I need some instructiions please!

dawnpJune 7, 2012

I posted a feew weeks ago that I wanted to make my brother a quilt.

Well, I have the quilt top done and have it all laid out on the floor and am pinning the layers. It is a quilt in a day log cabin. I am planning to just stitch in the ditch as I'm not really a quilter.

One question(maybe a stupid one), after I pin it, do I sew around the edges where the binding will go first or do the stitch in the ditch first?

Thanks for help and I'll take a photo and post it in a couple of days!

Dawn

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K8Orlando

Typically you start quilting in the center and work your way out. This will keep the backing from wrinkling. You can smooth it out or even re-pin it if you have to as you move out to the edges.

Stitching in the ditch is fine and will be beautiful, but here's an alternate idea if you want one. Many log cabin quilts aren't really quilted so if you don't want to do that part on this quilt you could tie it instead. "Tieing" a quilt is when you thread a piece of yarn or heavy string through all the layers and tie the ends together at the front. Often this is done through each small, red center square of a log cabin block.

Kate

    Bookmark   June 8, 2012 at 5:20AM
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socks

Dawn, Quilt in a Day Log Cabin was my first quilt using the mat and rotary cutter. Aren't the instructions great? You must be delighted to be almost finished.

Good idea from Kate, above. I've tied quite a few quilts using multiple strands of DMC thread, putting the knots on the back of the quilt. Yarn works too. It can be easier than stitch in the ditch for larger quilts, I think.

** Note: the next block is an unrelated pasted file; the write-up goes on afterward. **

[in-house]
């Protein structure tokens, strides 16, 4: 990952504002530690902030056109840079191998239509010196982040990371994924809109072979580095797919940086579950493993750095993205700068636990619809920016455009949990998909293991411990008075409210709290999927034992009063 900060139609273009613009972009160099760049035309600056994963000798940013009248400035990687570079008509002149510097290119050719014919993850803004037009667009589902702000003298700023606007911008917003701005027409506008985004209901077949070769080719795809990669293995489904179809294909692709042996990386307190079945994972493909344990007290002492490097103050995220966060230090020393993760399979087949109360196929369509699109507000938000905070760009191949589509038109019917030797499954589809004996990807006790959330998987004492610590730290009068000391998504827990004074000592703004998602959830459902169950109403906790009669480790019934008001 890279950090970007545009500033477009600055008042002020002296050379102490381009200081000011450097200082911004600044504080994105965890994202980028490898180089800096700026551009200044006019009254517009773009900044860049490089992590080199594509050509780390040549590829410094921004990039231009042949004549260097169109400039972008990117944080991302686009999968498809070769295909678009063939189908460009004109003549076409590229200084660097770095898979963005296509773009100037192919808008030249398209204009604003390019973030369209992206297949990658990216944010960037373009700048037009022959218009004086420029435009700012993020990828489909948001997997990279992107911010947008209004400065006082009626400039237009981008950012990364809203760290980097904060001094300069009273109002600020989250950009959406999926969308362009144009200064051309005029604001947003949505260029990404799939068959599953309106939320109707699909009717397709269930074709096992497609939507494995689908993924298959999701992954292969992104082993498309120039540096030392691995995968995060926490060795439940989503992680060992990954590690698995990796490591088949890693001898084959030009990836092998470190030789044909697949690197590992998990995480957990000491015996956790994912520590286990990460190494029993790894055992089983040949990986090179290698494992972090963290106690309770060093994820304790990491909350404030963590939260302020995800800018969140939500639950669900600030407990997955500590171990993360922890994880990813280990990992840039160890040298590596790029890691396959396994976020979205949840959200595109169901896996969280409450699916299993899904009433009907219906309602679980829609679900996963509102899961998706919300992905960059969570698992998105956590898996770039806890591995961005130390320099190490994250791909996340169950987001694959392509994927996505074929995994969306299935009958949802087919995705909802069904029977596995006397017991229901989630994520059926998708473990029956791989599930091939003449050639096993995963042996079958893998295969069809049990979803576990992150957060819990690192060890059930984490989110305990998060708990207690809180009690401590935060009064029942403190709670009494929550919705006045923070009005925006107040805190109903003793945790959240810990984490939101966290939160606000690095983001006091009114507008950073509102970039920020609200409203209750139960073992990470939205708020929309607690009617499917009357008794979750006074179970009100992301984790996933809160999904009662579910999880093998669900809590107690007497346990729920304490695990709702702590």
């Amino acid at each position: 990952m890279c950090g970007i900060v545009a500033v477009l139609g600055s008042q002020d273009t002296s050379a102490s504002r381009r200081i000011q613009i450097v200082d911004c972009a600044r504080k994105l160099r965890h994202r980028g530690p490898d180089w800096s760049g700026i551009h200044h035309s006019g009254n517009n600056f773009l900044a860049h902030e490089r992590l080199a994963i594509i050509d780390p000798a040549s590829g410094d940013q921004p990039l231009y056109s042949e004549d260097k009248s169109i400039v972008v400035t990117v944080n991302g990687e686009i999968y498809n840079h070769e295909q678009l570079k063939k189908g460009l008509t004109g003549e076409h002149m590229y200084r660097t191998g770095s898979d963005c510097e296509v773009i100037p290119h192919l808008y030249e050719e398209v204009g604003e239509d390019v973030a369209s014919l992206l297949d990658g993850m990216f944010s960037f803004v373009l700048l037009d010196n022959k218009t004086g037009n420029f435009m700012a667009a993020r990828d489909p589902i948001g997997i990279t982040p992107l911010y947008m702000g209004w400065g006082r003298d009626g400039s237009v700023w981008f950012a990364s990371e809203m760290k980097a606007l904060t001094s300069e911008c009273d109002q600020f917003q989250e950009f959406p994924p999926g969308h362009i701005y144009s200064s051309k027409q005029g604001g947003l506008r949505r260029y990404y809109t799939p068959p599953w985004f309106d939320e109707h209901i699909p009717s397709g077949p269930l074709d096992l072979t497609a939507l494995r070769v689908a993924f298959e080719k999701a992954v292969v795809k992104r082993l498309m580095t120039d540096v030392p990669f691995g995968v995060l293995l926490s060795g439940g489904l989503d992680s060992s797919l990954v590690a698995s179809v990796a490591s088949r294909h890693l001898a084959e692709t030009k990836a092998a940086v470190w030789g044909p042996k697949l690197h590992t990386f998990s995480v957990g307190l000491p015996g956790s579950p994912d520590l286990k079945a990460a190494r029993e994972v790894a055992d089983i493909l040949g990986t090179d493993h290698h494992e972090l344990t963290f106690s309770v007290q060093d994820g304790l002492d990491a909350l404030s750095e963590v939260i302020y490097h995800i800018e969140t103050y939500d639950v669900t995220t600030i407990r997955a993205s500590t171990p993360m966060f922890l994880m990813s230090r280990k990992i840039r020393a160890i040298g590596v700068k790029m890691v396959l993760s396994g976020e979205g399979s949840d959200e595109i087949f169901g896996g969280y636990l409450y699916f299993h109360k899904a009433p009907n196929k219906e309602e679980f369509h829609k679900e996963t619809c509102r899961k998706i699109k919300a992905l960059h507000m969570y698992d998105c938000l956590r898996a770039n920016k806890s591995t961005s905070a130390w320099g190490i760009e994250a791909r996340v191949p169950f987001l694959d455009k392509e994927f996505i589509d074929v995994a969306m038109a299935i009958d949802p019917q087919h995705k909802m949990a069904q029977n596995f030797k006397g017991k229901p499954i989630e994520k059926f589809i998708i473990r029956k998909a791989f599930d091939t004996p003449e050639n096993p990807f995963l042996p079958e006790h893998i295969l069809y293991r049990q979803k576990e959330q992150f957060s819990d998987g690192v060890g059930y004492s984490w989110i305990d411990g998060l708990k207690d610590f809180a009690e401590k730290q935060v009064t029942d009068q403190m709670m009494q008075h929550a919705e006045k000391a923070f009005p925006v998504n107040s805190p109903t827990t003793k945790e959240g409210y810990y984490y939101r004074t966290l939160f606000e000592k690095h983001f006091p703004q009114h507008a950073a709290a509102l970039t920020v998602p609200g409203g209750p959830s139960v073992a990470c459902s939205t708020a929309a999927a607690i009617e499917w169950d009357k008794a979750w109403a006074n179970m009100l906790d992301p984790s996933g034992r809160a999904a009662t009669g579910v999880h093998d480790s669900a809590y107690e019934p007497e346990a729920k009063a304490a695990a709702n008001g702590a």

Bookmark   June 8, 2012 at 10:19AM
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dawnp

Thanks for the suggestion Kate. I was going to tie it as that what I did last time but the lady at the fabric store said I should SITD. What do you think will look better?

Socks - YES! The instructions are very clear. It really is a good starting point for quilting - it's not complicated or too big a project to get overwhelmed.

When I pick the pinned quilt up off of the floor, do I stitch around the quilt edges to hold the layers together or do I do that last after the quilting/tying is done?

Pictures to come!

Dawn

    Bookmark   June 8, 2012 at 11:00AM
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jennifer_in_va

That was one of my first quilts too! I tied mine in the red center and at each corner, I think (it was a long time ago).

Do all your tying or quilting first. You can do either...it's your quilt. Never mind what a 'professional' at the quilt shop told you. With your limited experience, I'd suggest tying it, myself. Both are historically appropriate.